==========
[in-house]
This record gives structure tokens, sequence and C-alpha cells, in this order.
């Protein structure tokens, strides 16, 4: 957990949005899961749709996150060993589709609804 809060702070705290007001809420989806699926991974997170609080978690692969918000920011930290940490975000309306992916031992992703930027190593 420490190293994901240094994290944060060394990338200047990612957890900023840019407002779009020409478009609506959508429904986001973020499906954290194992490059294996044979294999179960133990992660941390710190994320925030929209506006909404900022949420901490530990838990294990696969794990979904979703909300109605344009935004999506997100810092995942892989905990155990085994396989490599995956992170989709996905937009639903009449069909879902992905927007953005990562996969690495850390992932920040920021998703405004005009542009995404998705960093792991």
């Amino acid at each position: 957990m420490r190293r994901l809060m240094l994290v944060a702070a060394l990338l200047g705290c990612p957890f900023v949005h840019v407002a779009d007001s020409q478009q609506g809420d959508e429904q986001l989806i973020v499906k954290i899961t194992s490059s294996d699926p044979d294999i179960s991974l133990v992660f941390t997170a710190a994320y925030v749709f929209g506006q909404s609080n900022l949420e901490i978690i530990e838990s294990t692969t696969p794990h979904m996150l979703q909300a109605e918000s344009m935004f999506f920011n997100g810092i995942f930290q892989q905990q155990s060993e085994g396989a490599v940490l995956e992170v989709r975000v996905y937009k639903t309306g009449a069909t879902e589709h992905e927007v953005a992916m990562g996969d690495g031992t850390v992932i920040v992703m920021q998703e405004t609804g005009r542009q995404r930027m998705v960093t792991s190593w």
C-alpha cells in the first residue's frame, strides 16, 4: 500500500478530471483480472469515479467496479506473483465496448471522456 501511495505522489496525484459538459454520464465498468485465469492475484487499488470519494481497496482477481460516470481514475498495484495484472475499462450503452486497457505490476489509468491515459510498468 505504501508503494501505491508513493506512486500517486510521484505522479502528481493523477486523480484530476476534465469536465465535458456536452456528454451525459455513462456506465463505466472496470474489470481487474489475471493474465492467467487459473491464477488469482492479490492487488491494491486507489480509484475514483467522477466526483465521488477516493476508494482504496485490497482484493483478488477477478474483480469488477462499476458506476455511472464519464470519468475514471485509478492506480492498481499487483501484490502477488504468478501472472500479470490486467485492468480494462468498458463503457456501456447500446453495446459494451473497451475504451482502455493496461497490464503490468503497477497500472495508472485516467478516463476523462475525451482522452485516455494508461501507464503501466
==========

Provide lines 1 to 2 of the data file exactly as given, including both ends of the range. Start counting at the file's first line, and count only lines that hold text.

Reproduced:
[in-house]
This record gives structure tokens, sequence and C-alpha cells, in this order.